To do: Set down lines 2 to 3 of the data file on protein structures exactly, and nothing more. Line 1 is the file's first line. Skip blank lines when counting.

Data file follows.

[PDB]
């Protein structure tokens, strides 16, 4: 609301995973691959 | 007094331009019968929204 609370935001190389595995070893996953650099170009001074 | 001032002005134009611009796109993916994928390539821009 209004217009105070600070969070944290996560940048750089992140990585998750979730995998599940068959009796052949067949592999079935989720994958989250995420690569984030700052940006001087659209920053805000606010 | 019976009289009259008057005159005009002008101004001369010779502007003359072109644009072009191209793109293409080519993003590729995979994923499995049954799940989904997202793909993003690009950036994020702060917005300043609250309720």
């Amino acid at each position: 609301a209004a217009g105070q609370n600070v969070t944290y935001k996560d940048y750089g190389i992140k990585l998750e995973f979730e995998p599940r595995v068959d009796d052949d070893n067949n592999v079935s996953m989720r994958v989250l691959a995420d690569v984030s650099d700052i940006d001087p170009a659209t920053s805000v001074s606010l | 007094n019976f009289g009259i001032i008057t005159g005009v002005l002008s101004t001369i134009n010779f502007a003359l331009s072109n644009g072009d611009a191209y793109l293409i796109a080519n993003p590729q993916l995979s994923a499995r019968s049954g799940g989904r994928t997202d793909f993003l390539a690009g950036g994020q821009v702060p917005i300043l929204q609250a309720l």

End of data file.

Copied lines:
């Protein structure tokens, strides 16, 4: 609301995973691959 | 007094331009019968929204 609370935001190389595995070893996953650099170009001074 | 001032002005134009611009796109993916994928390539821009 209004217009105070600070969070944290996560940048750089992140990585998750979730995998599940068959009796052949067949592999079935989720994958989250995420690569984030700052940006001087659209920053805000606010 | 019976009289009259008057005159005009002008101004001369010779502007003359072109644009072009191209793109293409080519993003590729995979994923499995049954799940989904997202793909993003690009950036994020702060917005300043609250309720």
């Amino acid at each position: 609301a209004a217009g105070q609370n600070v969070t944290y935001k996560d940048y750089g190389i992140k990585l998750e995973f979730e995998p599940r595995v068959d009796d052949d070893n067949n592999v079935s996953m989720r994958v989250l691959a995420d690569v984030s650099d700052i940006d001087p170009a659209t920053s805000v001074s606010l | 007094n019976f009289g009259i001032i008057t005159g005009v002005l002008s101004t001369i134009n010779f502007a003359l331009s072109n644009g072009d611009a191209y793109l293409i796109a080519n993003p590729q993916l995979s994923a499995r019968s049954g799940g989904r994928t997202d793909f993003l390539a690009g950036g994020q821009v702060p917005i300043l929204q609250a309720l």